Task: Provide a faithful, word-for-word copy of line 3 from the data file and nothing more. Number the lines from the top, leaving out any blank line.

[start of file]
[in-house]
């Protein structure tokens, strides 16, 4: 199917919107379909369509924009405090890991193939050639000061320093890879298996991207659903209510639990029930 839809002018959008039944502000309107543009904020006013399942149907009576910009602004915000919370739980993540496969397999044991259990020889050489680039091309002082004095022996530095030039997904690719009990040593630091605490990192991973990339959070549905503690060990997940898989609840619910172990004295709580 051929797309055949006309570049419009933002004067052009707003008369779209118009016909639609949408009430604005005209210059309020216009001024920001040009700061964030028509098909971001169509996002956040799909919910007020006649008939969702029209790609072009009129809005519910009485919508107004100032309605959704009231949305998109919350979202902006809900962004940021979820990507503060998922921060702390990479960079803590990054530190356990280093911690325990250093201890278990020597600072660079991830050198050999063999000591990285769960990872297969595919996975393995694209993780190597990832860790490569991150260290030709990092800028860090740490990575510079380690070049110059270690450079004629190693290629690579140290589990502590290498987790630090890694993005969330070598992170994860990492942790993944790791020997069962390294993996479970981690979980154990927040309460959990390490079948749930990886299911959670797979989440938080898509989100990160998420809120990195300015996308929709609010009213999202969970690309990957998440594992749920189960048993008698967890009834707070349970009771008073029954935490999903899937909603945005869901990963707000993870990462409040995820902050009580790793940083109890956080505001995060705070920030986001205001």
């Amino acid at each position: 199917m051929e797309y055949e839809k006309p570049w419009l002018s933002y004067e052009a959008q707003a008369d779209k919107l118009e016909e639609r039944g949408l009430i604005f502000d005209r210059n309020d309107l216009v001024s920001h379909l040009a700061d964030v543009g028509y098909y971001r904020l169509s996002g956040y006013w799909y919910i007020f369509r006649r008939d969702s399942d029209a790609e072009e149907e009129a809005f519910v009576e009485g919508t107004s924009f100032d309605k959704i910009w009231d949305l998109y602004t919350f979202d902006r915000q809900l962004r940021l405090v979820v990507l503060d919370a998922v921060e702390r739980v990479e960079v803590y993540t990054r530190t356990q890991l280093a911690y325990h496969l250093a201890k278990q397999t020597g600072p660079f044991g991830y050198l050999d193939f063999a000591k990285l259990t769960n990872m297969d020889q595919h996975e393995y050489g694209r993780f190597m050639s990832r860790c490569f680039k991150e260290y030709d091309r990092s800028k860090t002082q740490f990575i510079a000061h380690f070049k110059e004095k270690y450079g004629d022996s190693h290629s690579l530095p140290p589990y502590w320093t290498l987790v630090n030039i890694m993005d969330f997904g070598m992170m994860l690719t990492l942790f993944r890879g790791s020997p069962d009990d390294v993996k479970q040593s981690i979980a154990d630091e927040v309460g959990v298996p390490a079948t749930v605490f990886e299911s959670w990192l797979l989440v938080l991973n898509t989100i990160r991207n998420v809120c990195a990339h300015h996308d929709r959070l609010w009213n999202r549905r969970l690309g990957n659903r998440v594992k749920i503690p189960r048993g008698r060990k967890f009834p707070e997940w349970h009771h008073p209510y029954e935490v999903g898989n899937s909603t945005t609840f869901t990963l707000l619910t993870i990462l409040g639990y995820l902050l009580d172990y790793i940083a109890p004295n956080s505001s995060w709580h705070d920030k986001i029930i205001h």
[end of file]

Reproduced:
């Amino acid at each position: 199917m051929e797309y055949e839809k006309p570049w419009l002018s933002y004067e052009a959008q707003a008369d779209k919107l118009e016909e639609r039944g949408l009430i604005f502000d005209r210059n309020d309107l216009v001024s920001h379909l040009a700061d964030v543009g028509y098909y971001r904020l169509s996002g956040y006013w799909y919910i007020f369509r006649r008939d969702s399942d029209a790609e072009e149907e009129a809005f519910v009576e009485g919508t107004s924009f100032d309605k959704i910009w009231d949305l998109y602004t919350f979202d902006r915000q809900l962004r940021l405090v979820v990507l503060d919370a998922v921060e702390r739980v990479e960079v803590y993540t990054r530190t356990q890991l280093a911690y325990h496969l250093a201890k278990q397999t020597g600072p660079f044991g991830y050198l050999d193939f063999a000591k990285l259990t769960n990872m297969d020889q595919h996975e393995y050489g694209r993780f190597m050639s990832r860790c490569f680039k991150e260290y030709d091309r990092s800028k860090t002082q740490f990575i510079a000061h380690f070049k110059e004095k270690y450079g004629d022996s190693h290629s690579l530095p140290p589990y502590w320093t290498l987790v630090n030039i890694m993005d969330f997904g070598m992170m994860l690719t990492l942790f993944r890879g790791s020997p069962d009990d390294v993996k479970q040593s981690i979980a154990d630091e927040v309460g959990v298996p390490a079948t749930v605490f990886e299911s959670w990192l797979l989440v938080l991973n898509t989100i990160r991207n998420v809120c990195a990339h300015h996308d929709r959070l609010w009213n999202r549905r969970l690309g990957n659903r998440v594992k749920i503690p189960r048993g008698r060990k967890f009834p707070e997940w349970h009771h008073p209510y029954e935490v999903g898989n899937s909603t945005t609840f869901t990963l707000l619910t993870i990462l409040g639990y995820l902050l009580d172990y790793i940083a109890p004295n956080s505001s995060w709580h705070d920030k986001i029930i205001h």